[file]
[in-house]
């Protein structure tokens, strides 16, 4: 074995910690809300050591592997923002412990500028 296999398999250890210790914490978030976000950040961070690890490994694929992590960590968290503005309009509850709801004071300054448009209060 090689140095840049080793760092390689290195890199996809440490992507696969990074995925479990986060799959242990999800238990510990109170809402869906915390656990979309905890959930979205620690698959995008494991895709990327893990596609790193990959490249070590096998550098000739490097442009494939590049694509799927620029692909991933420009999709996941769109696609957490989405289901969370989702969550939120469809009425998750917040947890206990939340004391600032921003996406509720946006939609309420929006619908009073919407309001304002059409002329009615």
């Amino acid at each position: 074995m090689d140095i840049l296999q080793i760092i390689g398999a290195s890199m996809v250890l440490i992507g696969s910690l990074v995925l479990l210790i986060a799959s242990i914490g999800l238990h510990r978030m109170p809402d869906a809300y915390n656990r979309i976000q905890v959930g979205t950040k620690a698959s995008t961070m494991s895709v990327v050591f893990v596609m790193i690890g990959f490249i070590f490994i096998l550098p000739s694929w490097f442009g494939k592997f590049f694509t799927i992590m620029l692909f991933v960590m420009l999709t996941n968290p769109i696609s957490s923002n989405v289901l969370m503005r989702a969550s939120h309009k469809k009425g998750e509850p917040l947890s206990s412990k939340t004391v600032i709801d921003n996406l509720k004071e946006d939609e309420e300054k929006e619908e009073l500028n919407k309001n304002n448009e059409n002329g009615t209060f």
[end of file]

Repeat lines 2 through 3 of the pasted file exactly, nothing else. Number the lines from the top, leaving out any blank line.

């Protein structure tokens, strides 16, 4: 074995910690809300050591592997923002412990500028 296999398999250890210790914490978030976000950040961070690890490994694929992590960590968290503005309009509850709801004071300054448009209060 090689140095840049080793760092390689290195890199996809440490992507696969990074995925479990986060799959242990999800238990510990109170809402869906915390656990979309905890959930979205620690698959995008494991895709990327893990596609790193990959490249070590096998550098000739490097442009494939590049694509799927620029692909991933420009999709996941769109696609957490989405289901969370989702969550939120469809009425998750917040947890206990939340004391600032921003996406509720946006939609309420929006619908009073919407309001304002059409002329009615």
């Amino acid at each position: 074995m090689d140095i840049l296999q080793i760092i390689g398999a290195s890199m996809v250890l440490i992507g696969s910690l990074v995925l479990l210790i986060a799959s242990i914490g999800l238990h510990r978030m109170p809402d869906a809300y915390n656990r979309i976000q905890v959930g979205t950040k620690a698959s995008t961070m494991s895709v990327v050591f893990v596609m790193i690890g990959f490249i070590f490994i096998l550098p000739s694929w490097f442009g494939k592997f590049f694509t799927i992590m620029l692909f991933v960590m420009l999709t996941n968290p769109i696609s957490s923002n989405v289901l969370m503005r989702a969550s939120h309009k469809k009425g998750e509850p917040l947890s206990s412990k939340t004391v600032i709801d921003n996406l509720k004071e946006d939609e309420e300054k929006e619908e009073l500028n919407k309001n304002n448009e059409n002329g009615t209060f």